“I think this will be a wake-up call for local money. Local investors need to understand this is a global marketplace. When Union Street and all the other people make an insane amount of money off Dwolla and Ben’s efforts, there will be a lot of people going, ‘I wish I would have been part of that deal.’ They’ll remember that they didn’t return his first call, or gave him really obscene terms. Hopefully it will allow them to change their behavior moving forward, so the next Dwolla that comes forward will have a little easier road.”


Is staying in Des Moines a good business decision for Dwolla?

Renaud:

“Ben taking money that allows him to stay in Des Moines is indicative of the amount of value that Dwolla has. He’s talked a number of times about that big long investor list, people who want to invest from venture investment firms. He could be very selective. He was able to negotiate that it needed to stay a Des Moines company because quite frankly, I would have put 95 percent odds that (a potential investor) was going to say ‘I’ll give you $10 million or $20 million, but you’re coming to Palo Alto because there’s no reason that I want to hop on a plane to come to your board meetings.’ So the fact that he was able to negotiate that was remarkable.

“If there is a next round – which there probably won’t be, is my guess – it’s going to make it that much harder. And any potential acquisition or merger I think would have been easier if it was on the coast, because you’re part of a conversation there, where you’re not part of a conversation in the Midwest. Ben knows that. He made an educated decision.

“Ben did so much diligence, and he and I have had so many conversations about this for so long, about the pros and cons of staying here, and at what point do you outgrow Des Moines? It’s a calculated risk, and he’s weighed all the factors. He’s a very, very smart guy.”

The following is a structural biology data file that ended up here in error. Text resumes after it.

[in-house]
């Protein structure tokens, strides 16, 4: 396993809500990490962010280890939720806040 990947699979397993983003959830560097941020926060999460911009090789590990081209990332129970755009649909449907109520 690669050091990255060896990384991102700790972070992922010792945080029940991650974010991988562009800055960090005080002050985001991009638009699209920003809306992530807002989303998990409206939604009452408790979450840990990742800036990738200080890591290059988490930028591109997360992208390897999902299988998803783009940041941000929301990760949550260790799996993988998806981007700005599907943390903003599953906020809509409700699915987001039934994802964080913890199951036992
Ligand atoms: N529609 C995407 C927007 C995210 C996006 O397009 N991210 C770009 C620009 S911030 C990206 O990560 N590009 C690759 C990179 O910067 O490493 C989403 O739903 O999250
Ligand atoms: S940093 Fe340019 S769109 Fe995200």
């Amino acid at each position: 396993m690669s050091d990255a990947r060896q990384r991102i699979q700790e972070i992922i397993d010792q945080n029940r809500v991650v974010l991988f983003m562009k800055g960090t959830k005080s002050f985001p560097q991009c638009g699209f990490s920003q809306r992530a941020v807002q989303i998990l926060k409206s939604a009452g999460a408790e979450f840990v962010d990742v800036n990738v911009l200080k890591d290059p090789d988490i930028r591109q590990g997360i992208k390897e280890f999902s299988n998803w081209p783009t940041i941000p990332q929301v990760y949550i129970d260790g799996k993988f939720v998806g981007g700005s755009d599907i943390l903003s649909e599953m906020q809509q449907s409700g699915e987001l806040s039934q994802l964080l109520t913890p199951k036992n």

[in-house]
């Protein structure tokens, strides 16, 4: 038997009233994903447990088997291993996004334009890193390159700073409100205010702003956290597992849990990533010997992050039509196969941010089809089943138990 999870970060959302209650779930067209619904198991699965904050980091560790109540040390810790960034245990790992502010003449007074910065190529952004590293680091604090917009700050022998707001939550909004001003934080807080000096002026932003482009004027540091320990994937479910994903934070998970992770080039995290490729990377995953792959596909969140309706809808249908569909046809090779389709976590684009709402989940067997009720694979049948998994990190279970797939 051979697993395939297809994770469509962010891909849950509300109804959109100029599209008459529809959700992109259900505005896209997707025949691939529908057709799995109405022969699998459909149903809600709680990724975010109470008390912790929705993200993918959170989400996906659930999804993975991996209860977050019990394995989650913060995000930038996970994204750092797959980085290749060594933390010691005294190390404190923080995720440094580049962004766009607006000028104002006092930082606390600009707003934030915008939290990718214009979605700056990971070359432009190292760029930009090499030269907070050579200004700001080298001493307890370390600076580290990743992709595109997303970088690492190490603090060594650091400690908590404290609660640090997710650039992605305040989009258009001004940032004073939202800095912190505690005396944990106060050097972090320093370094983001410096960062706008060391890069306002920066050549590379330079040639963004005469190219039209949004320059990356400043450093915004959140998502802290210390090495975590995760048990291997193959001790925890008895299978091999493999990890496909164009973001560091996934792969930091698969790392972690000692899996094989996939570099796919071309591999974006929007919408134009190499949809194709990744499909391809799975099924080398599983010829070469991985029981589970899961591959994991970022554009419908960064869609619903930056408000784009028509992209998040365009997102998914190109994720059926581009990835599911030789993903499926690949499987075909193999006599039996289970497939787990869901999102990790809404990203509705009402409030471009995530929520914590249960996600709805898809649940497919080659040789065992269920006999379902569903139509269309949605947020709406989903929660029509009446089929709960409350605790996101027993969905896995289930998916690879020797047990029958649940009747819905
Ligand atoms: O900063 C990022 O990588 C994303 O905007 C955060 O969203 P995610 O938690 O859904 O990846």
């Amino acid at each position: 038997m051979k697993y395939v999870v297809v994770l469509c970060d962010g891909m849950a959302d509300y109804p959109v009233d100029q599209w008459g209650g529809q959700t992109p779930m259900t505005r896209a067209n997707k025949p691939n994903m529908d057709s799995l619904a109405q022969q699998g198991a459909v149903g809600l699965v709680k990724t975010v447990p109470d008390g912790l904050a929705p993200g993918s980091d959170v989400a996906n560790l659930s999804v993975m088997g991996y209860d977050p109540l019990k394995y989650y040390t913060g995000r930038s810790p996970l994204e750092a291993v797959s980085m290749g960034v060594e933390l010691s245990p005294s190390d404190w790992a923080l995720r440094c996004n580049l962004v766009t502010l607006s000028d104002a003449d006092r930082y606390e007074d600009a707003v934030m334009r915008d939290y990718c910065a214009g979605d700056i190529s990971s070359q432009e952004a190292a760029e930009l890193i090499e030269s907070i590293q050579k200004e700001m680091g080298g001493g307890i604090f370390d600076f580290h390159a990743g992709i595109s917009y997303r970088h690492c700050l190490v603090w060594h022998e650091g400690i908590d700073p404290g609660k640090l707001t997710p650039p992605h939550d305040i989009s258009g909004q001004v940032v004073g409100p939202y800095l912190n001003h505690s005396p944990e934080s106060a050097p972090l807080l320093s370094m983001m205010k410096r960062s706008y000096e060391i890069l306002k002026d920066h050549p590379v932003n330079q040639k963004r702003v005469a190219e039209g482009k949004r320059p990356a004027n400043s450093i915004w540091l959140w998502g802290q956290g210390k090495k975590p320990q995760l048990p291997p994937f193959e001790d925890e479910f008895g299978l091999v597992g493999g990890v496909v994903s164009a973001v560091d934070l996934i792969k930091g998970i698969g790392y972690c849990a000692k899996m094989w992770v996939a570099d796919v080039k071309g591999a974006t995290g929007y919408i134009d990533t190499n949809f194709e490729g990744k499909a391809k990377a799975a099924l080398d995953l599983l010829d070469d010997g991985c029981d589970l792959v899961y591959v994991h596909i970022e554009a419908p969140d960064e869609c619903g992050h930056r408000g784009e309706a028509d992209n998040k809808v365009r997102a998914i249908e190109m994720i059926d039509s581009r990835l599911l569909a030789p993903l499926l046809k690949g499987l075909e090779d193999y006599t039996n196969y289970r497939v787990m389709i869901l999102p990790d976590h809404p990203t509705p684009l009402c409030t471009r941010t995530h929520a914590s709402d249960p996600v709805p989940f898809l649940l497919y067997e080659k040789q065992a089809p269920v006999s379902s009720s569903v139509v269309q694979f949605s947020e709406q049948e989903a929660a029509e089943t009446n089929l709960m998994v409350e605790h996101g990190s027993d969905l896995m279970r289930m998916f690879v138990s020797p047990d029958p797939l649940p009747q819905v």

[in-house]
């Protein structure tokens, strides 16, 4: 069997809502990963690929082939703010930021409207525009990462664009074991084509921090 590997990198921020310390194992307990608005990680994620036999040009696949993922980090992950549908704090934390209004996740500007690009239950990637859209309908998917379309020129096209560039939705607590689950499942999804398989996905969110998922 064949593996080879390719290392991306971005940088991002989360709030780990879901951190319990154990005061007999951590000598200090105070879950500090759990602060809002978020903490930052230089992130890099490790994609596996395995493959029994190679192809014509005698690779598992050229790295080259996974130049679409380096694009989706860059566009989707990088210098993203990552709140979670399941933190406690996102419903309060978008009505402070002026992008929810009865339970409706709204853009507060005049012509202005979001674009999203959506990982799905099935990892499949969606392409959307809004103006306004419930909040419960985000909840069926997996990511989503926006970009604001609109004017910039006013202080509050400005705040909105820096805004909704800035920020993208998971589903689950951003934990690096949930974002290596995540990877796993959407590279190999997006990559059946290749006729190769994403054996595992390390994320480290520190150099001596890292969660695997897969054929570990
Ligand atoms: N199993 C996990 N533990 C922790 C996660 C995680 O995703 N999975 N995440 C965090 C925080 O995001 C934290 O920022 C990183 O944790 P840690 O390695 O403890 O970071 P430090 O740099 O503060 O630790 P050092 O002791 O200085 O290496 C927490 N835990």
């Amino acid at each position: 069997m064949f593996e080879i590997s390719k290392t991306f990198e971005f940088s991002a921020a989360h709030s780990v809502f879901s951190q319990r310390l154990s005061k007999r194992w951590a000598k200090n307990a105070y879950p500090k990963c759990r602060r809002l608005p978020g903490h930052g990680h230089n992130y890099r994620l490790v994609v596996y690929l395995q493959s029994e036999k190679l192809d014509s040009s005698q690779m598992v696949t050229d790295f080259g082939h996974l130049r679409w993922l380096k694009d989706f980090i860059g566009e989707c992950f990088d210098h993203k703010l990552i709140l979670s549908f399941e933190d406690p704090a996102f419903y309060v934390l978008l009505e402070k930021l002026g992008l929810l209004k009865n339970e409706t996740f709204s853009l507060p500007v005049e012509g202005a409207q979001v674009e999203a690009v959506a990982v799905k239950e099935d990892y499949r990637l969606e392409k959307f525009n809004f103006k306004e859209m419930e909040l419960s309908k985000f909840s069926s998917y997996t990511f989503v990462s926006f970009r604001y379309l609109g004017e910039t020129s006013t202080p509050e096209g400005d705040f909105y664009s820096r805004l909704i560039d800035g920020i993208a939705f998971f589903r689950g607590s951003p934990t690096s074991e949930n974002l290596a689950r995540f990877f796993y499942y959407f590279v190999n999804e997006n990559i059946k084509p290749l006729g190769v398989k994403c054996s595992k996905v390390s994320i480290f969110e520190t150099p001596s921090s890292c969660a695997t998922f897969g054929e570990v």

Milne:

“I don’t think there was really any overarching vision for why Des Moines should work. I think there’s the fact that Des Moines is working. Don’t fix it if it’s not broken. I hate to say it, but it really is that straightforward. Our team is here, their families are here, everybody’s jobs are here, their homes are here. It doesn’t make any sense to uproot all of that just for the sake of moving it. If the company can grow here, it should, and if there ever comes a point where we can’t grow any more here and we need to be elsewhere, we will be.

“I don’t think it’s a risky move to keep the company here. Do I think it’s going to make the company less interesting, less bold, less big if the company starts on its next journey from Iowa? I don’t think that starting that journey from Iowa is a risky move. I think it’s a risky move to move half the company, lose half of it. Starting over from scratch building another team in another area would be a risky move.”

Colwell:

“You could probably argue that there are other financial centers that may have given them certain access. But Des Moines is a strong financial center. You can argue there are stronger tech scenes. But Des Moines is a fairly strong tech scene and the cost of talent in the bigger tech scenes can be as much as two times the price. So because they’re already here, the cost of moving the company, the potential loss of people, the interruption, the disruption – keep in mind they’re trying to move at light speed. They don’t have time to move facilities. That’d be a waste of time. That’s the way I look at it, is what did that get me? I don’t think there’s a strong argument that can be made, beyond investor comfort level, that moving Dwolla would have some substantial impact.”